Lade - cool and cloudy, S 3 - We`ve been away from the shingle for just under a week so it felt good to be back on the flatlands with its wide open spaces; Dorset was ok, but too hilly, while a wedding visit to Sharpthorne on the edge of the Ashdown forest (Gos, Redstart and Woodlark) had too many trees for my liking. Anyhow, spent most of the morning locally, first off clearing a frugal garden moth trap where Treble Lines and Cream-spot Tigers were the highlights.
On the local patch it was incredible how the vegetation had advanced in a week (well at least some it...) with Vipers Bugloss, Foxglove, Prostrate Broom, Stonecrop and the like all now in full flower. However, walking along the old railway track towards the tunnel I was confronted with a scene of Valerian defoliation on a scale previously unseen here before as RSPB had recently sprayed/gelled this prolific garden escape; it did not look pretty and the stench was appalling, so I quickly moved through as I didn`t want Barney to come into contact with any of the vegetation. It wasn't long before I was accosted by local dog walkers having a right old moan about the situation which I found difficult to defend. While I understand that invasive species have to be controlled, Valerian is attractive to many species of insects including butterflies, such as Small Tortoiseshell and Painted Lady, so surely there must be a better way of managing it, particularly at this time of year when birds are feeding their young.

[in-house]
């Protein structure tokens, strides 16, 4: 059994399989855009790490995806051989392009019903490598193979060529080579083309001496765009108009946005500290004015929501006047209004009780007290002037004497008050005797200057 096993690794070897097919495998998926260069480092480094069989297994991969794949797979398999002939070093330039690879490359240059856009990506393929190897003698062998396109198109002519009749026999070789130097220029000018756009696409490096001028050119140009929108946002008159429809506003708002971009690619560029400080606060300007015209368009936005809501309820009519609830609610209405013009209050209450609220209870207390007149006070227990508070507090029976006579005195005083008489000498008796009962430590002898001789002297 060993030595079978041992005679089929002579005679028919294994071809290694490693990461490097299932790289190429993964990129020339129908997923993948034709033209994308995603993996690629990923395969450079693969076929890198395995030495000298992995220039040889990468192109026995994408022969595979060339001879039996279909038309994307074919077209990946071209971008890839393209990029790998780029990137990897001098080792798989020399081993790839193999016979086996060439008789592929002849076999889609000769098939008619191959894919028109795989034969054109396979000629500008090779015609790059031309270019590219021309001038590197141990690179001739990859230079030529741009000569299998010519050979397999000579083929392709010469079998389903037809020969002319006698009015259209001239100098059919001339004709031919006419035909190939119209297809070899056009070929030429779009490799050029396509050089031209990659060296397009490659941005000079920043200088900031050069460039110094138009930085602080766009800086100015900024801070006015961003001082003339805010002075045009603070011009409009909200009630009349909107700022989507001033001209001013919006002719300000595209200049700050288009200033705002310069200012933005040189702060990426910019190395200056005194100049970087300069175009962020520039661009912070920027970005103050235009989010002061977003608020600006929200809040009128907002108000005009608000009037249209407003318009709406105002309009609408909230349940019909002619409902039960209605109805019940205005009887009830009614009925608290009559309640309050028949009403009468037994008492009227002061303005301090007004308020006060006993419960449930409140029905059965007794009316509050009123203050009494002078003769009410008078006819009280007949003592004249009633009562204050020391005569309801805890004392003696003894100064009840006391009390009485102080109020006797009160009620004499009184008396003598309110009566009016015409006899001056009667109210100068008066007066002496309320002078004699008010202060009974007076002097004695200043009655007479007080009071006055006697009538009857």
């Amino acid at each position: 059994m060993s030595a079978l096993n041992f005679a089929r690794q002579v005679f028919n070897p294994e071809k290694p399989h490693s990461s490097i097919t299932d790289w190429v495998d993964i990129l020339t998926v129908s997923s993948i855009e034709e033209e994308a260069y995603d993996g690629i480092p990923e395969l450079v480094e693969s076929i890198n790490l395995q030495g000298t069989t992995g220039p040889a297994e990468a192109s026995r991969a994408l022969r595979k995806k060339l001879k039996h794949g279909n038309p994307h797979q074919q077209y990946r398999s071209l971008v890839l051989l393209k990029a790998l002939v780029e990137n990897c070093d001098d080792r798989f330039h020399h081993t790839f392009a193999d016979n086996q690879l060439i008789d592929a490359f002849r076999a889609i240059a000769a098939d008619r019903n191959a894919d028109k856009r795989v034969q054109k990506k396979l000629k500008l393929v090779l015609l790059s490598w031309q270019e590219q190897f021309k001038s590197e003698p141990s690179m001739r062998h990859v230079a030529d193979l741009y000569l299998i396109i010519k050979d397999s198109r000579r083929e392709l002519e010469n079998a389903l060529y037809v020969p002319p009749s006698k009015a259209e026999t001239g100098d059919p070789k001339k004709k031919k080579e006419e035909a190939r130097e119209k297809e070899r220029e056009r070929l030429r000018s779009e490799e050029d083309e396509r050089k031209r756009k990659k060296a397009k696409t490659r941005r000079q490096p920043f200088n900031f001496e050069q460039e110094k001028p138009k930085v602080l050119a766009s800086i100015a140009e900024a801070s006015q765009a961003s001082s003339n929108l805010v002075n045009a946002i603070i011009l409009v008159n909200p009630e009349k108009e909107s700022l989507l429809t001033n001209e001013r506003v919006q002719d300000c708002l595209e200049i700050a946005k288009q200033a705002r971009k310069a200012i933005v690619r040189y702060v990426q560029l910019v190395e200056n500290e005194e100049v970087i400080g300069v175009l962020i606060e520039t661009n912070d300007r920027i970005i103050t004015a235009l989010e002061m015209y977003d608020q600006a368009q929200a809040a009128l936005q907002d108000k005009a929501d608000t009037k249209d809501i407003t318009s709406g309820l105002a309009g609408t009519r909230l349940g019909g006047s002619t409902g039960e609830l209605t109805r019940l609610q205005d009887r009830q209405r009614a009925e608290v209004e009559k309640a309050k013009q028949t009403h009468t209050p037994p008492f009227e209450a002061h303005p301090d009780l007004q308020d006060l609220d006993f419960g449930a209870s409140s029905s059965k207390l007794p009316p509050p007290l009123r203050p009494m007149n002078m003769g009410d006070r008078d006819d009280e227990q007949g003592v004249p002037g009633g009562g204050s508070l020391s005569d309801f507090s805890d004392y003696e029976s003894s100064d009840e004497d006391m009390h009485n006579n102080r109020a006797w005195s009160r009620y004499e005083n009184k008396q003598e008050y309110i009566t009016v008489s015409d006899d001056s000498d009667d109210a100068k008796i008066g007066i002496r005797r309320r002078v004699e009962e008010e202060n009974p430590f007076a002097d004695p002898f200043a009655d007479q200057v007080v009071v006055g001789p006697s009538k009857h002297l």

On a brighter note I did confirm a pair each of breeding Ringed Plover on the Desert and Oystercatcher on the scaffold island, both having two fluffy youngsters.
The weather deteriorated this afternoon with some much-needed rain. A check of the north lake delivered a few Swifts over the water and the Cuckoo calling loudly, but little else of note.